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Tips for managing driver stress

By 13th April 2021No Comments
Stressed drivers

In view of the reduced traffic levels thought to have resulted from lockdown, it may come as a surprise that more drivers have recently reported that they feel stressed or angry when driving. Feelings of stress and anger are often associated with heavy traffic, which can lead to lateness, frustration and sometimes enmity between drivers as they jostle for position. The results of a recent survey carried out on behalf of Direct Line and road safety campaign organisation, Brake! found that nine out of ten drivers reported that they experience stress or anger when driving in March 2021, an increase of 6% compared with a year before. The survey also found that one in ten drivers experiences such feelings on every journey; up 3% on the previous year.

If traffic conditions still haven’t returned to their pre-lockdown peak, then there is a suggestion here that factors other than traffic must be causing drivers to experience heightened stress levels. Many workers will have spent long periods away from driving, and perhaps feel less prepared for challenging situations than they might have done when they were frequently commuting in rush hour, or driving long distances. For drivers who were already nervous, news reports of increased speeding during lockdown won’t have helped boost their confidence.

Stress can affect how your drivers feel physically and emotionally, as well as impairing their judgement and reactions, so following best practice in terms of stress-reduction can have a real-life impact on the safety of our roads. Below are some of our top tips for identifying occasions when you might be affected by stress, and for helping to reduce stress when getting behind the wheel.

The warning signs of stress

  • Becoming easily irritated with colleagues, friends or family
  • Feeling distracted, forgetful or moody
  • Not being able to ‘switch off’
  • Becoming quiet and withdrawn
  • Under or overeating
  • Tense muscles
  • Headaches
  • Feeling sick
  • Not sleeping well / insomnia
  • Getting ill more often

Reducing stress before getting behind the wheel

  • Wait until you feel calm, collected and well enough to head out on your journey. Driving itself can be stressful, especially in rush hour, so if you are already stressed this is likely to make matters worse.
  • Try mindfulness and deep breathing before getting behind the wheel. You don’t have to be spiritual to benefit from mindfulness and meditation – anyone can meditate and it’s been shown to reduce stress and anxiety.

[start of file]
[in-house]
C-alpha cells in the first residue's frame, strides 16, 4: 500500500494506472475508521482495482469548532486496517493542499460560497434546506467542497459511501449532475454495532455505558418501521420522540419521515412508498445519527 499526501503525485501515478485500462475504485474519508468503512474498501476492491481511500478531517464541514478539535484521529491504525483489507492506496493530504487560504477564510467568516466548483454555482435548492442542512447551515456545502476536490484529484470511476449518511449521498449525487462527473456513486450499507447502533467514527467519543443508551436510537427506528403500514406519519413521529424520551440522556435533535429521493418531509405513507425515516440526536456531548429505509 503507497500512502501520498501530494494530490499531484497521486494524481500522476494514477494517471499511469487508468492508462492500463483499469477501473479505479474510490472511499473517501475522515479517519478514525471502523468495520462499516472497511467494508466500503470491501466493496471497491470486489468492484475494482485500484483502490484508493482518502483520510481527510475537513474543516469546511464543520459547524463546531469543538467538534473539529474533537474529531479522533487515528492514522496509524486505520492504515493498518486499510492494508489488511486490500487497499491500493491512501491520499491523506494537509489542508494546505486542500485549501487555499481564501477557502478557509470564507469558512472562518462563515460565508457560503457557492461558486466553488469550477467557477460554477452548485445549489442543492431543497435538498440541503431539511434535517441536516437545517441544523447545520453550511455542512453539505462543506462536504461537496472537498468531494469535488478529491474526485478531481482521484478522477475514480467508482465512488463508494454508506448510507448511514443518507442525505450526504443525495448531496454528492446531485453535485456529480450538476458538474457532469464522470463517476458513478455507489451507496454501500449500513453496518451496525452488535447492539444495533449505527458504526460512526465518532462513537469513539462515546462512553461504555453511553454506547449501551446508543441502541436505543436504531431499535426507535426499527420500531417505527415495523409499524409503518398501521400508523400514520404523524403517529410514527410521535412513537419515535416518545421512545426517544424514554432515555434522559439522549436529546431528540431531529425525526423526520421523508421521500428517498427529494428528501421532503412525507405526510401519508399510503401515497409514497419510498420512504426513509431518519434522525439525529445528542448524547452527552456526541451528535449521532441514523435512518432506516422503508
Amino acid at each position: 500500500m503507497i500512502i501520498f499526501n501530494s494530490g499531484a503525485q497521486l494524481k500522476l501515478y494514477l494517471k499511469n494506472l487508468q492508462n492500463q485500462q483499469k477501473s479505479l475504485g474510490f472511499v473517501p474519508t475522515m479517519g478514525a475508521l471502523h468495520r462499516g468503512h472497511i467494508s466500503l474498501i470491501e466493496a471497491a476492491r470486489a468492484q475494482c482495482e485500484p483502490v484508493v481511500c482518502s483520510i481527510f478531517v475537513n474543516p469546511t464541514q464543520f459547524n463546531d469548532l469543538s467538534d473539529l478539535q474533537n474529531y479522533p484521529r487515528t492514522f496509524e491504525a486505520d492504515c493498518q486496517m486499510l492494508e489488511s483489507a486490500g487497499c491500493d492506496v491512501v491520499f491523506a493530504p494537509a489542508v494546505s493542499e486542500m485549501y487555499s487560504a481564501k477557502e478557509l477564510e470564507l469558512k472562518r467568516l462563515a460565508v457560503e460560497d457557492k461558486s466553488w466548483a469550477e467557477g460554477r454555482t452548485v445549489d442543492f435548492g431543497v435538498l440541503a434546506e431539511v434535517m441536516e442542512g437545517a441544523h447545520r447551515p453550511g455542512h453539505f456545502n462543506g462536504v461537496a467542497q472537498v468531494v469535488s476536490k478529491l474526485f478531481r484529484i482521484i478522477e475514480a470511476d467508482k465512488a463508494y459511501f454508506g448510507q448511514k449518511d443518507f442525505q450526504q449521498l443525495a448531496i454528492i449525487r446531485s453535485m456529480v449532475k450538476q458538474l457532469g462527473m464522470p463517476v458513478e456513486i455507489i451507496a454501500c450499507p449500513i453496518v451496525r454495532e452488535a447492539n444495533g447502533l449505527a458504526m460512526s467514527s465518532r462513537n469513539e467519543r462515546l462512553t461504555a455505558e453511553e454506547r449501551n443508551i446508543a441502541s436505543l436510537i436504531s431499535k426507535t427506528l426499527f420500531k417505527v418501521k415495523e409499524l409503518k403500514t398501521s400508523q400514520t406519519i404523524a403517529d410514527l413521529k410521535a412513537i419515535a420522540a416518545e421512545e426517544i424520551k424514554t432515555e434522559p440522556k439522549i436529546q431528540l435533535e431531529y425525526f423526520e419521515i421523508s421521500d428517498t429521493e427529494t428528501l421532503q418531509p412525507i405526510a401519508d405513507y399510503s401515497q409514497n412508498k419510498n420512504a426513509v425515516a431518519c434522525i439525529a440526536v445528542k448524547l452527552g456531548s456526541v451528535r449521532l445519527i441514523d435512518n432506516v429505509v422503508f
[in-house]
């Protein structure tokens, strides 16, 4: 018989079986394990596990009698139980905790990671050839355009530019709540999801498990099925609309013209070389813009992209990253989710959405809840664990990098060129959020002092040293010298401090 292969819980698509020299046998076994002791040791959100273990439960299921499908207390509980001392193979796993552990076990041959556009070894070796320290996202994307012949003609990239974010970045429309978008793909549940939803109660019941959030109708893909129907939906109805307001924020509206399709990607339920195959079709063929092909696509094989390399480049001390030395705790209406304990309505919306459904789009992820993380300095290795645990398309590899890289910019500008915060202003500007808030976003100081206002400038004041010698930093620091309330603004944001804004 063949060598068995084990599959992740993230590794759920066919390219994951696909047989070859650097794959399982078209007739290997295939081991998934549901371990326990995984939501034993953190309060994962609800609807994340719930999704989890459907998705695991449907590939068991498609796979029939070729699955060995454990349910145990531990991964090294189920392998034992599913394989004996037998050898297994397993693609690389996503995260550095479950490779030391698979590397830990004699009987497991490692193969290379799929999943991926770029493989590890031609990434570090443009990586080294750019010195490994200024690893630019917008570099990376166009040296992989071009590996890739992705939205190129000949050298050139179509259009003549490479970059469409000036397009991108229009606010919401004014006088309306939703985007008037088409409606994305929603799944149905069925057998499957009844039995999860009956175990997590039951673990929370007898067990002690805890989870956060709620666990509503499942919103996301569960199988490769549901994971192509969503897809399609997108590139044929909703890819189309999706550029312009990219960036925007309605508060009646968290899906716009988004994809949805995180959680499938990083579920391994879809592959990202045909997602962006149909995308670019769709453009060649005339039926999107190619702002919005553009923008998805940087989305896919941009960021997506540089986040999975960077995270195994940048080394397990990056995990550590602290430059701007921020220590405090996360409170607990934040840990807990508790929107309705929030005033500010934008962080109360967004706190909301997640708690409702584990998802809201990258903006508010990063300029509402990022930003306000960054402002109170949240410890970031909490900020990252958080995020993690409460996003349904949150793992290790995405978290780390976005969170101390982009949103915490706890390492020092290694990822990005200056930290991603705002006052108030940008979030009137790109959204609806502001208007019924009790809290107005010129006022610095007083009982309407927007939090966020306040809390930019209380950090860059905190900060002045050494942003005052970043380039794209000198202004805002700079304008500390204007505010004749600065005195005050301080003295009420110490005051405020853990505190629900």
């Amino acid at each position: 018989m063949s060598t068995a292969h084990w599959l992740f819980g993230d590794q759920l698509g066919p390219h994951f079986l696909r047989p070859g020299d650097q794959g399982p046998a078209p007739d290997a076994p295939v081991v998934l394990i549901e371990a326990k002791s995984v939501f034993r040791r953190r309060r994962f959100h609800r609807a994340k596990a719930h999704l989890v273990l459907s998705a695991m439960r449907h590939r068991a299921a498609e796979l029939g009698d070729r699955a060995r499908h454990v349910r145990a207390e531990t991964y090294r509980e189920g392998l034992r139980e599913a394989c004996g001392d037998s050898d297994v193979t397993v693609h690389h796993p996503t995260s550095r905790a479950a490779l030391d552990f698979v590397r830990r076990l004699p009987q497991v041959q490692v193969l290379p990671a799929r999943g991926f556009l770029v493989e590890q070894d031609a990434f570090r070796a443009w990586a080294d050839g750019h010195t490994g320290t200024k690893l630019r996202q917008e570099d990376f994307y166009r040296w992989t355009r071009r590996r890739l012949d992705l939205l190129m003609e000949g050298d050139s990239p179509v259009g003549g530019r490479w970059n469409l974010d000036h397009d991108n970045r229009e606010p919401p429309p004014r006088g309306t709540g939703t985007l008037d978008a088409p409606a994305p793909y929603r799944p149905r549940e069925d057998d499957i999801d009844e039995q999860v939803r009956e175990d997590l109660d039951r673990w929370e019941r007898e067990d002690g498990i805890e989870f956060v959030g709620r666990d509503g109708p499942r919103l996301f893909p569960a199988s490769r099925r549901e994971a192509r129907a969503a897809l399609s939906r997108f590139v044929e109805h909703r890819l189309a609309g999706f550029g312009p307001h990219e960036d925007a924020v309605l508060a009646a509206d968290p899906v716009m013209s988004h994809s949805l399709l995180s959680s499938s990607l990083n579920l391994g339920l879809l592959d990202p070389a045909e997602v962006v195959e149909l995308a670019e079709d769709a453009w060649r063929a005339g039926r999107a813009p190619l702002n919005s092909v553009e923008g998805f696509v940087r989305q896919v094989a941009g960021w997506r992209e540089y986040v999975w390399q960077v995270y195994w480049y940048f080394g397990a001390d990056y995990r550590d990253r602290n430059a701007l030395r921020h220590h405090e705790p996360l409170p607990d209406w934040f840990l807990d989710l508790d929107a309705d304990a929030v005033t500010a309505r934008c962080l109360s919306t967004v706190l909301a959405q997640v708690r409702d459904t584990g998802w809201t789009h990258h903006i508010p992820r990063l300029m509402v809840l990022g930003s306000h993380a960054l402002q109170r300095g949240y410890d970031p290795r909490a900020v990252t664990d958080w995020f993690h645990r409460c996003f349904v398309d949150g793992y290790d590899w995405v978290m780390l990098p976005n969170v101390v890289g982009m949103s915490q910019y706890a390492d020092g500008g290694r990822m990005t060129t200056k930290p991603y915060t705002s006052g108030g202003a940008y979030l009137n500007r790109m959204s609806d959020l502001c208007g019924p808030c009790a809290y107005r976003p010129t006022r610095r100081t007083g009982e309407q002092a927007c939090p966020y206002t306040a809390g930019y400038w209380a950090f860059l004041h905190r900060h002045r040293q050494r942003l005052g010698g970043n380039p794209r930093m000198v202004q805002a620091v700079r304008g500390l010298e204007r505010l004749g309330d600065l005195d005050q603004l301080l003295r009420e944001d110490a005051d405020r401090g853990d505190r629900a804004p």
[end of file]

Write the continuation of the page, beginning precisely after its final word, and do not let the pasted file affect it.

• If you’re feeling ill from stress with headaches or sickness, make sure you feel well enough before you drive. Drink plenty of water and get some fresh air.
  • Write down a list of the things that are causing your stress and set yourself some time to tackle them later on – sometimes writing your worries down and making time to sort them out helps clear your mind.
  • If you’re having trouble sleeping due to stress then make sure you aren’t too tired to drive. IAM RoadSmart advises if you feel sleepy whilst behind the wheel, find a safe place to pull over and stop – not on the hard shoulder of a motorway. Research suggests that almost 20% of accidents on major roads are sleep-related so don’t drive if you feel sleepy. See our tips on avoiding driver fatigue here.
  • Tell someone you trust about how you feel. Sometimes opening up about our problems to loved ones can make all the difference and they can even help you find solutions. As they say, a problem shared is a problem halved.

Reducing stress on the road

  • Remove road rage: We’re all human, and we all make mistakes. Most mistakes made on the road are unintentional, so try not to take things too personally. Be a kind and helpful driver, rather than an angry one.
  • Watch out for distractions: remove/put away anything and everything that could distract you while you’re on the move – the last thing you need is to have your attention diverted.
  • Plan ahead: Don’t forget ‘OAP’: Observe your surroundings, Anticipate what could happen, and Plan your route.
  • Stress less: Don’t rush on your journey and try to leave plenty of time to complete your trip.
  • Prepare your car: Knowing that you have something of a ‘survival kit’ in the boot will give you peace of mind, as will carrying out regular checks on your car.

For more information about how to handle stress visit www.ben.org.uk, an independent charity which provides support for life to the people of the automotive industry.

Gary Bates

Author Gary Bates

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